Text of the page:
In this activity, children will discover the value of camouflage as they pretend to be birds in search of colored worms.
Doing the Activity
Many animals are “color coordinated” with their surroundings. Any coloration, body shape, or behavior that helps an animal hide is called camouflage.
With the help of a few simple household items, you can take children outside to explore this concept. Collect equal amounts of small, biodegradable objects in at least three colors that can be used to represent “worms” in an outdoor setting. Consider the tri-colored rotini or spiral pasta noodles, pieces of yarn, or shreds of paper.
- Spread or hide your colored objects (“worms”) in a defined area
- Have children “fly” around as birds and try to find the “worms”
- Make a chart or graph to visually record children’s findings
If your first trial was on grass, try the same exercise again on asphalt, or within a forested area. If you are working with multiple children, construct a relay race to find the scattered “worms.” The winner of the race is the first team to get every child on the team at least one “worm.” Children will most likely find the least camouflaged objects first.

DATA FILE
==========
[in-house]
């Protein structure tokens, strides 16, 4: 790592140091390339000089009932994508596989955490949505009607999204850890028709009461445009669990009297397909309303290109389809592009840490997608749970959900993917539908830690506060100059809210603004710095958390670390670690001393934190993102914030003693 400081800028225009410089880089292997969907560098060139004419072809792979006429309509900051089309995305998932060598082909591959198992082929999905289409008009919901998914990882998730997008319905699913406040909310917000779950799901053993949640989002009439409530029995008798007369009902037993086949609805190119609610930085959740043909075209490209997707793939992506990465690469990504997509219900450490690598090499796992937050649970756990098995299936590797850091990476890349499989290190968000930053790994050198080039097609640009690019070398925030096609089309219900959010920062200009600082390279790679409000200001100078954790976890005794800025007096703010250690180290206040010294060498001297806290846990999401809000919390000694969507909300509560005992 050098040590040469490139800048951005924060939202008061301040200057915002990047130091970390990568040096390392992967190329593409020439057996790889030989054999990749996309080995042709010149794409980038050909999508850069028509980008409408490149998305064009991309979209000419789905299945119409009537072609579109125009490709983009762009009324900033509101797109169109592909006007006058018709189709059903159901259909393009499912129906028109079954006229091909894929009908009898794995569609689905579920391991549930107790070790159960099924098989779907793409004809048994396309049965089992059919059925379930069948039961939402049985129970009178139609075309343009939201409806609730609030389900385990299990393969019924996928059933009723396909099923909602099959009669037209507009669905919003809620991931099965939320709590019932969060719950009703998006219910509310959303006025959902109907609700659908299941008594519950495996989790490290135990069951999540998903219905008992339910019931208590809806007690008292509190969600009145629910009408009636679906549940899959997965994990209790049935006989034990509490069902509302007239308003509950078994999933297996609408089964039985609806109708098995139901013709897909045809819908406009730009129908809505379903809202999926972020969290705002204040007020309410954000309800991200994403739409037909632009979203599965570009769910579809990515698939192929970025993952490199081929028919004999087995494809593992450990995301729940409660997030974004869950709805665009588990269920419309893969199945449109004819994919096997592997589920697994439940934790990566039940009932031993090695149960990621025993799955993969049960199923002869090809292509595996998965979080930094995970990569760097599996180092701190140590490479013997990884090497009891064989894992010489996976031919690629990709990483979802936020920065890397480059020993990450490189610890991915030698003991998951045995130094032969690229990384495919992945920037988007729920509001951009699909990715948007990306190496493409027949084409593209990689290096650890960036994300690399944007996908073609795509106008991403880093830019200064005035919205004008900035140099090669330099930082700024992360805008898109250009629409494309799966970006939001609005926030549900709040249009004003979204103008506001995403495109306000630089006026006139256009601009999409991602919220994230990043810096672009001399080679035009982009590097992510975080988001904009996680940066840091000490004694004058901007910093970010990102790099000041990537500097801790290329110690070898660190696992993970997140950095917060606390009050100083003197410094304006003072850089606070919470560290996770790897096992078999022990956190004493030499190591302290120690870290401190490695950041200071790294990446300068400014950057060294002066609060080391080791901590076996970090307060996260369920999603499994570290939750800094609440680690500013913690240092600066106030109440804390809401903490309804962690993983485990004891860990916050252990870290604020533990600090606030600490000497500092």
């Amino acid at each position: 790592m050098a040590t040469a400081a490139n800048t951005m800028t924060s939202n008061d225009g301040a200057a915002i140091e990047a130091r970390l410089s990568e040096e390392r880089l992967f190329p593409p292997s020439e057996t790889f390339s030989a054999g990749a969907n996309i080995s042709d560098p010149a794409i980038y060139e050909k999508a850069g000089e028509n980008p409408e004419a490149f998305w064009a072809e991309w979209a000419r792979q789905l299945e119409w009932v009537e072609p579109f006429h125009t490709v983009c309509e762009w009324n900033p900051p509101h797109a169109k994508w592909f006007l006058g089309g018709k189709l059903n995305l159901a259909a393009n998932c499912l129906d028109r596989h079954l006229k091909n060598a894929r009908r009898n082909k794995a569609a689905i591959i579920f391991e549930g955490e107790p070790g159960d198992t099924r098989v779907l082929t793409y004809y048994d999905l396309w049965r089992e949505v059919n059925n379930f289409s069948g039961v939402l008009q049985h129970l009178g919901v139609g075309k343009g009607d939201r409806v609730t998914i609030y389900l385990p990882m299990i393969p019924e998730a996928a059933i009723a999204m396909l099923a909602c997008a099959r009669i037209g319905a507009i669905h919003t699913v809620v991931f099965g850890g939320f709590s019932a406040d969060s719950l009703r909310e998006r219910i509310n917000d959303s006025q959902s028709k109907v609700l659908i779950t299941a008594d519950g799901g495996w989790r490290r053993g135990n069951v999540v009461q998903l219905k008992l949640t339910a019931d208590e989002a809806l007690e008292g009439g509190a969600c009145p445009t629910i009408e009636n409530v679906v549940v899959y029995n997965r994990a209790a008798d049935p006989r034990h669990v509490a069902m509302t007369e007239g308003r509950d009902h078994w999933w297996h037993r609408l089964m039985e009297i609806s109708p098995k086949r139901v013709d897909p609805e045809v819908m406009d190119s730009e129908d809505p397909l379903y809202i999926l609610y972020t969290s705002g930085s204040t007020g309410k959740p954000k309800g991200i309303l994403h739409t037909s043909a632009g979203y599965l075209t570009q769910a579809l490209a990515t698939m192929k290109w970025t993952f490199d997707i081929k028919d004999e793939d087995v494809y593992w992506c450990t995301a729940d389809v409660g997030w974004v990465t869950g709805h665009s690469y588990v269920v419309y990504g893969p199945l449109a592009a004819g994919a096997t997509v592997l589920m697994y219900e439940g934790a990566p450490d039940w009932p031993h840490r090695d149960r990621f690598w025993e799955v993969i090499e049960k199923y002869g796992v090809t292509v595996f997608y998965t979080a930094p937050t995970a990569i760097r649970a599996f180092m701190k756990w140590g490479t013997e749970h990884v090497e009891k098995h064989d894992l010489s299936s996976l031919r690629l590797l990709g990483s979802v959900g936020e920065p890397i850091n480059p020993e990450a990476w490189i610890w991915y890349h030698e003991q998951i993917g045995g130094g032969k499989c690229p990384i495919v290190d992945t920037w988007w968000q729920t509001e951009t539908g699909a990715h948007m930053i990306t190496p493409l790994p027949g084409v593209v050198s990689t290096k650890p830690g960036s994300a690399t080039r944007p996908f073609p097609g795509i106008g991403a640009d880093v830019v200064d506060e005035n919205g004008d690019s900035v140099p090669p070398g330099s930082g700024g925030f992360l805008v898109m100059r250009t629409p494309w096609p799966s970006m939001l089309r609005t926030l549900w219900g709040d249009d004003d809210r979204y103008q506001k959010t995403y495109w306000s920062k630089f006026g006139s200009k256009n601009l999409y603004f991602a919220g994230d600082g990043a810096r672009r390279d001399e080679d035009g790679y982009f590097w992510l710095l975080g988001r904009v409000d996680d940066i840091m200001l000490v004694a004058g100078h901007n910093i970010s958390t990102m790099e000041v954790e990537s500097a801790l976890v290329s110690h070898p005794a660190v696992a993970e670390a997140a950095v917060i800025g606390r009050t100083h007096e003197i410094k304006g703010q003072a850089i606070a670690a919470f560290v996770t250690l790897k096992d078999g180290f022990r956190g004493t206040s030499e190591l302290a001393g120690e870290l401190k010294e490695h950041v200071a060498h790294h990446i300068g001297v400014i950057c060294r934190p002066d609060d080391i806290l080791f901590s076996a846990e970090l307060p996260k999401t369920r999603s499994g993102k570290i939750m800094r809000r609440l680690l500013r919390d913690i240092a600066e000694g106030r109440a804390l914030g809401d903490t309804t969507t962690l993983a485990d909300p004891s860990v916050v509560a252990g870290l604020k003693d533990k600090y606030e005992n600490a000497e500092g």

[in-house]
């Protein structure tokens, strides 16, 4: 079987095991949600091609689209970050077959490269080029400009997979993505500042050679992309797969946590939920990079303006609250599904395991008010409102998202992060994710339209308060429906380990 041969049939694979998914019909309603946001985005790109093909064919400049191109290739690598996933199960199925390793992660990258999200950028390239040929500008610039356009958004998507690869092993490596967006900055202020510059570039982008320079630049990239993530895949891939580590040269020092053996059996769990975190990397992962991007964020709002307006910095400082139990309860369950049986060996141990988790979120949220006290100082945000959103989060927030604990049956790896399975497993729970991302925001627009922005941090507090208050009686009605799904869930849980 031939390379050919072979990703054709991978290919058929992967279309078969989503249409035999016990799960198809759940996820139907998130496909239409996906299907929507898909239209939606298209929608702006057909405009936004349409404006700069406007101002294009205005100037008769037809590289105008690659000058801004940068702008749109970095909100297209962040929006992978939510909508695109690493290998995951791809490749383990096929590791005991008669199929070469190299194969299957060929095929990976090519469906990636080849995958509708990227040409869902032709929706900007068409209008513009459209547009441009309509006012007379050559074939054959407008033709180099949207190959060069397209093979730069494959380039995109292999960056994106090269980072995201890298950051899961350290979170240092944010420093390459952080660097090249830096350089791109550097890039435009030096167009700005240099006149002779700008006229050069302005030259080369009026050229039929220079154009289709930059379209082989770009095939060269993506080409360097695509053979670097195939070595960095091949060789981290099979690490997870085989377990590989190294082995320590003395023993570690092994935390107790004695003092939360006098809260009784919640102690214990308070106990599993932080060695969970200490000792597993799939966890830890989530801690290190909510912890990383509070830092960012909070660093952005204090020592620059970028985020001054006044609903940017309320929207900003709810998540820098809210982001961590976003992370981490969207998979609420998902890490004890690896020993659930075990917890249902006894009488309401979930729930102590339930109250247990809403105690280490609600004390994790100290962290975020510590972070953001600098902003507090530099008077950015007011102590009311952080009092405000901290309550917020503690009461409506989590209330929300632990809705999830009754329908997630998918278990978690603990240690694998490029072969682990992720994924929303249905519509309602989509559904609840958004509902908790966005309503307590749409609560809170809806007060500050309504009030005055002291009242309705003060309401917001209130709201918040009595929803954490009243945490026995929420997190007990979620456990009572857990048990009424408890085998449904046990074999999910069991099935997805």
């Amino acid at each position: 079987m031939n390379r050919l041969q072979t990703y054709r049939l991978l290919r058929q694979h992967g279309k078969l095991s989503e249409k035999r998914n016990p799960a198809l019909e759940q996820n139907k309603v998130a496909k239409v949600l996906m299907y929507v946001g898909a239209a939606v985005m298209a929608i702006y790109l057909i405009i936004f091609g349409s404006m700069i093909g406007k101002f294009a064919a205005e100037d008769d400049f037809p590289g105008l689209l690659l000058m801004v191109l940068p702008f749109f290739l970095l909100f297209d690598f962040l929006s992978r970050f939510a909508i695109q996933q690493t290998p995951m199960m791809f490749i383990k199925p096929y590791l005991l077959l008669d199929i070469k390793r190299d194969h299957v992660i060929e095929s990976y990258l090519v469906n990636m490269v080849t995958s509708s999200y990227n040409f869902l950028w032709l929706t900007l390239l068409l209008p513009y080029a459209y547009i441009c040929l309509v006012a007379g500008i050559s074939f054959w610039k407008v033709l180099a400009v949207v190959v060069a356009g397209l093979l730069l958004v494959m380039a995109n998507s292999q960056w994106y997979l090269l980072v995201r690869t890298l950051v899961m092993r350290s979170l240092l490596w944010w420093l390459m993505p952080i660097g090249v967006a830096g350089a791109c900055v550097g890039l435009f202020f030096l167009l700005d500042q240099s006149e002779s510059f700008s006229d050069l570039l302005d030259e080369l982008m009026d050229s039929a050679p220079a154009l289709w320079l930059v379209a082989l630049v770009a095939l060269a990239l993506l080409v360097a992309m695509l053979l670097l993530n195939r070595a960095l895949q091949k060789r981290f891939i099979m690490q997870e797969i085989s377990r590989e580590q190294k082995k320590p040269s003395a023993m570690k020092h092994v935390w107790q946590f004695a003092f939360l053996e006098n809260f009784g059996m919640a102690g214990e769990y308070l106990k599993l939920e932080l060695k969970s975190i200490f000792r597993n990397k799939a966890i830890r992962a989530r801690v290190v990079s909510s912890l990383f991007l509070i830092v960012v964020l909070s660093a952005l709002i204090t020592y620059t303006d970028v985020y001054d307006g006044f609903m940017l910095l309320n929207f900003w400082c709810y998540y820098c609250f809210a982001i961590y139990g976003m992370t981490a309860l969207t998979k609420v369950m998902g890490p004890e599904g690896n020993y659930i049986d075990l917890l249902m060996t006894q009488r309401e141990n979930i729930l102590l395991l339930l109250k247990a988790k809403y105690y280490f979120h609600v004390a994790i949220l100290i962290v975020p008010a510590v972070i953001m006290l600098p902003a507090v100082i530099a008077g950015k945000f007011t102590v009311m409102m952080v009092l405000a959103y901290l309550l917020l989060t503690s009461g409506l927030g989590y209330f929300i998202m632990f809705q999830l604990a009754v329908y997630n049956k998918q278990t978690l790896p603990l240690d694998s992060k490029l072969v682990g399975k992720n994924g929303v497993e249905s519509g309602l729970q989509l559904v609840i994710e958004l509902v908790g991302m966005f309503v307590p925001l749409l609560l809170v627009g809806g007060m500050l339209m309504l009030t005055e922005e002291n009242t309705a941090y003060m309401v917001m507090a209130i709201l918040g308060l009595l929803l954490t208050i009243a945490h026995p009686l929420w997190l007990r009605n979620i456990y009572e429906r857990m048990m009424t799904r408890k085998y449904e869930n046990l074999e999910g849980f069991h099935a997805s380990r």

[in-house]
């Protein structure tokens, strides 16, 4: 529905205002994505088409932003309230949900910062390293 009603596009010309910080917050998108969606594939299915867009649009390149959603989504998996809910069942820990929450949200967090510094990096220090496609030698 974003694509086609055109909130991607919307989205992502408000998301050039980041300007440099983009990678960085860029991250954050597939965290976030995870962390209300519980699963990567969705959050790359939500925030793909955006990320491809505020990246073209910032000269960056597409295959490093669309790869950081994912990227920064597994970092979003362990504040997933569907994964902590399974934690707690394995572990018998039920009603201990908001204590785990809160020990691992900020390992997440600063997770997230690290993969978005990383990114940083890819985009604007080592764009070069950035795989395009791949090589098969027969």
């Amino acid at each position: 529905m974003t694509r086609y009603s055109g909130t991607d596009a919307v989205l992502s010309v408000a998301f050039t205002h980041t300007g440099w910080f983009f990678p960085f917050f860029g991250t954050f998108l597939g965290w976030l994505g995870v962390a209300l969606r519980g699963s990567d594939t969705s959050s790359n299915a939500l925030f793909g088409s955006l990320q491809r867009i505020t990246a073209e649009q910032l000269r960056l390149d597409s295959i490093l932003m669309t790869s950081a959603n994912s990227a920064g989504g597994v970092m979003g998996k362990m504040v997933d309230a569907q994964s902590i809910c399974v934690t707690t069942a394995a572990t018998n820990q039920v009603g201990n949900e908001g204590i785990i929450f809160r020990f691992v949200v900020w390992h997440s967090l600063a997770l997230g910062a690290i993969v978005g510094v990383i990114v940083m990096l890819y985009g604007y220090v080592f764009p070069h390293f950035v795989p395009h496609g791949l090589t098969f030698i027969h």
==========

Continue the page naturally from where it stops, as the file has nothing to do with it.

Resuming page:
After completing the activity, ask:
- What color was easiest to find? What color was hardest to find? Why?
- Was there a pattern to the order in which the different colored “worms” were found?
Did you know?
Did you know a box turtle’s dappled shell mimics the spots of sunlight on the forest floor? Challenge children to find “box turtle” and other camouflaged organisms in the word-search on the downloadable activity page.
Get the Full Activity
This family activity is adapted from Project Learning Tree’s PreK-8 Environmental Education Activity Guide which can be obtained through an in-person professional development workshop or online course.
All PLT activities are copyright protected. Please remember to reproduce responsibly.